Posts Tagged: Mark Bell
Theories abound as to what life will be like when we come out of our current predicament. And who can say?
However, the focus for many is simply on dealing with the immediate. What can I eat? How do I visit the supermarket safely? Can I drink the water? I want to get outdoors, but is it safe? Can I garden? If so, how? How can I provide my kids meaningful engagement? What resources are available for the agriculture industry? How do I cope?
In response to these pressing needs, UC Agriculture and Natural Resources, like many other universities and extension organizations across the country, are moving quickly to get more information online. While I haven't seen the actual numbers, we know millions of students (both high school and university) are quickly transitioning to online classes.
In addition, millions are seeking information on topics from agriculture and food to gardening to nutrition to wellness. The activity behind the scenes is at times frantic. We at UC ANR already have large amounts of credible, practical “how to” information online, but we know we can provide more. Our 12 statewide programs and institutes (links below), along with our network of advisors and specialists, are moving quickly to enhance out virtual connections and getting more useful information online - videos, fact sheets, courses, etc. - to ensure our outreach continues. For example, the UC California Naturalist program already had its first virtual graduation. Advisors are providing virtual consultations to farmers and others.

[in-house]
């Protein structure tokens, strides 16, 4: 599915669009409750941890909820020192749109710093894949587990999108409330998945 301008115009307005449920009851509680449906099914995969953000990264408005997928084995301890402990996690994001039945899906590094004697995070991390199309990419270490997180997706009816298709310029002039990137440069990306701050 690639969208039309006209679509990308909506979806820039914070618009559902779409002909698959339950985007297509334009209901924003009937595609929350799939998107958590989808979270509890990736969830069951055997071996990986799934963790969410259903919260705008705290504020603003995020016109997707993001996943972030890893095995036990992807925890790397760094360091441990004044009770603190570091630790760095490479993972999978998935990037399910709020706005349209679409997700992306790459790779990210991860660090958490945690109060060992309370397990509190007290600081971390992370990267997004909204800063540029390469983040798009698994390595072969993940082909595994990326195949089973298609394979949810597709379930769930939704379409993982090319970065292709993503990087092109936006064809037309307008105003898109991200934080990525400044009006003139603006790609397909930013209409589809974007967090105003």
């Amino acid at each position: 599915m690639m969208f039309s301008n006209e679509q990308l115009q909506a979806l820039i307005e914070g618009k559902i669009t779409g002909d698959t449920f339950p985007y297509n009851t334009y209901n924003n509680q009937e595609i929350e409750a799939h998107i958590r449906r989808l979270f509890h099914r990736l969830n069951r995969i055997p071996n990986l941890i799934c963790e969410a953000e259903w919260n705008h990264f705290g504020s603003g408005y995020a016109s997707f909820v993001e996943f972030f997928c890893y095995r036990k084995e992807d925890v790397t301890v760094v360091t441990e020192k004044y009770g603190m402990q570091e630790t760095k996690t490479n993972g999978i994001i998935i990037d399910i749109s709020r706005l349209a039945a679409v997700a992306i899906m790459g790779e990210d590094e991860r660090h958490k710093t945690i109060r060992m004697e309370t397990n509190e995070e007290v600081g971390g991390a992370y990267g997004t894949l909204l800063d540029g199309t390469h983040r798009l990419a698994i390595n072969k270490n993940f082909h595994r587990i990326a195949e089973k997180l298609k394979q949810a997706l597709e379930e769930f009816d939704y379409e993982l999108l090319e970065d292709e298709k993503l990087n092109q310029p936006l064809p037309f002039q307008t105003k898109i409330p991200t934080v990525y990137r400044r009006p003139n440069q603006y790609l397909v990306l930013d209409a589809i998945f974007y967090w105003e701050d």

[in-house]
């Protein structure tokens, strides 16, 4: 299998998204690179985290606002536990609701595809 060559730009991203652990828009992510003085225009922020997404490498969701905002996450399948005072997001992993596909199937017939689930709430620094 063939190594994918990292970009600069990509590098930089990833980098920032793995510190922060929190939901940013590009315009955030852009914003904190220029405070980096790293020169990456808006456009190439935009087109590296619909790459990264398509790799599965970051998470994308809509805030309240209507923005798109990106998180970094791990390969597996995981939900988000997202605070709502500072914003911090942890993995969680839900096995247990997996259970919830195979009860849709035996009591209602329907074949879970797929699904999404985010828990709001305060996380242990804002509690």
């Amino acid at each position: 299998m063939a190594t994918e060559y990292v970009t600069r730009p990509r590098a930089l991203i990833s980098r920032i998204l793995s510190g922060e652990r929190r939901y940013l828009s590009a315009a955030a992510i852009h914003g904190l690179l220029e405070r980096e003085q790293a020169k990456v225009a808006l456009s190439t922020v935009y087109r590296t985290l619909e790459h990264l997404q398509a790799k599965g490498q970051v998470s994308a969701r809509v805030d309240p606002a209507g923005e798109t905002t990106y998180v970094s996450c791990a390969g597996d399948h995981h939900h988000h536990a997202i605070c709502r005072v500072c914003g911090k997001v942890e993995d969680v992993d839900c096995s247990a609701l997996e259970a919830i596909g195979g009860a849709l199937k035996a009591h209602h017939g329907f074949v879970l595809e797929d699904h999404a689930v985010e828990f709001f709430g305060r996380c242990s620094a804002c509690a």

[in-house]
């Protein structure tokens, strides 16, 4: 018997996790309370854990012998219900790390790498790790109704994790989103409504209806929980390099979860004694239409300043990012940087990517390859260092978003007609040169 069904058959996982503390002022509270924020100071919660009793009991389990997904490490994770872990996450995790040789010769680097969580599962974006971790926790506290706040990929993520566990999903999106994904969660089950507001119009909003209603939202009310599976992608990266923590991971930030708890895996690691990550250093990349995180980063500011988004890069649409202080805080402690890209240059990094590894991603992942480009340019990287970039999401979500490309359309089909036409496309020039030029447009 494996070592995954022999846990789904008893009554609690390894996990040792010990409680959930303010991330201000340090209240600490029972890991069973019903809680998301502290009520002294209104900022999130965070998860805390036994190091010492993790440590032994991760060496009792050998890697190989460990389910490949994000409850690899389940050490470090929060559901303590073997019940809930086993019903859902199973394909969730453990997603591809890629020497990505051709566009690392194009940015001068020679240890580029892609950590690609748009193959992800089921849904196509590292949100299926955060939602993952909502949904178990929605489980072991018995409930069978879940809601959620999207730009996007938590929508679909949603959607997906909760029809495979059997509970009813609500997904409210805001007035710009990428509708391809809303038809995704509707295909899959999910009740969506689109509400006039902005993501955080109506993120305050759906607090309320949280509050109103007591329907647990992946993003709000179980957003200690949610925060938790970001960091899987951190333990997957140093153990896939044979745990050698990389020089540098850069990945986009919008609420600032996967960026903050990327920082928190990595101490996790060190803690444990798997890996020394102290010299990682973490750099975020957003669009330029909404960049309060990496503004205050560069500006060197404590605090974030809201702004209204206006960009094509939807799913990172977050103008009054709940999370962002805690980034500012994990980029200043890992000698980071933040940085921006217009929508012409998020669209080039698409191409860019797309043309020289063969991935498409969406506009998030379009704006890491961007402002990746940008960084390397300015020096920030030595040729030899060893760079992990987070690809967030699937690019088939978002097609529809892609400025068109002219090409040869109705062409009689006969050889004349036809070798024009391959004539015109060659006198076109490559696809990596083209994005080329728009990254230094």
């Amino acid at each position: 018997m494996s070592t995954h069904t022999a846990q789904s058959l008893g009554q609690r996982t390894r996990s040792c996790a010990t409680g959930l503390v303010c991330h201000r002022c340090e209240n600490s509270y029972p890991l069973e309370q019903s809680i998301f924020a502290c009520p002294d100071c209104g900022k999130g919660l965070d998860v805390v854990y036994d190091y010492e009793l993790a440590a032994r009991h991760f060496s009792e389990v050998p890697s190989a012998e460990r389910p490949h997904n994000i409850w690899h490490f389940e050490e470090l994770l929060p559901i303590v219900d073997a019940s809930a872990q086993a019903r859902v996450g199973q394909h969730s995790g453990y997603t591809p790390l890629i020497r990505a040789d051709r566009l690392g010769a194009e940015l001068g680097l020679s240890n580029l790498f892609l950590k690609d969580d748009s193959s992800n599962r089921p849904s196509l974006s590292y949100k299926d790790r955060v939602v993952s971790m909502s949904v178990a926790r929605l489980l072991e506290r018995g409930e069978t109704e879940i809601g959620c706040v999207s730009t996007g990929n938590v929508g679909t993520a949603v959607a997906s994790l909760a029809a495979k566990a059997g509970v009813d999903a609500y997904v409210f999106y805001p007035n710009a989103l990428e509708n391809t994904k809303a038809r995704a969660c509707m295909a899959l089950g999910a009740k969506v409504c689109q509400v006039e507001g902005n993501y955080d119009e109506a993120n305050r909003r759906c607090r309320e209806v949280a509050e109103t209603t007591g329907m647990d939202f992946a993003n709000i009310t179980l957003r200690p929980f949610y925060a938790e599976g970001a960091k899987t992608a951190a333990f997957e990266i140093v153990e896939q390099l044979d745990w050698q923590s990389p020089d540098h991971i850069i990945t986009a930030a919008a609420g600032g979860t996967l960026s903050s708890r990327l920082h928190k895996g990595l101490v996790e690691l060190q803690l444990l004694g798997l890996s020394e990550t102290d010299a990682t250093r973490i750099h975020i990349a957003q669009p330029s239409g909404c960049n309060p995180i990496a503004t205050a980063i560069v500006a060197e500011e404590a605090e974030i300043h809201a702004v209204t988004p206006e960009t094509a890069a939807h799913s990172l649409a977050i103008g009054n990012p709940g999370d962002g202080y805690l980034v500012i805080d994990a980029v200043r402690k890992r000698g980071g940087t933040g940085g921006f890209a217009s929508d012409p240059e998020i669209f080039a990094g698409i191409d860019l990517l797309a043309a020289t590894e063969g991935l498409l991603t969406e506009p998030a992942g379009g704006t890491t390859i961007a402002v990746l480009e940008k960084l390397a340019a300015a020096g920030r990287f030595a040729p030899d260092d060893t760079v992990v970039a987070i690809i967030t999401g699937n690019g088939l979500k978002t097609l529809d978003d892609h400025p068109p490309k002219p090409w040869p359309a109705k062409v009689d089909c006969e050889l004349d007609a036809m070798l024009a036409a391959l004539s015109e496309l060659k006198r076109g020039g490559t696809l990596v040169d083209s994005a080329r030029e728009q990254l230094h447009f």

Do you need help navigating life during the coronavirus crisis? Explore our portal - ucanr.edu/covid19communityresources - to find information on gardening, safe outdoor exploration, food access, water and food safety, nutrition, wellness and more.
Learn about our statewide programs:
UC Integrated Pest Management Program (how to manage pests)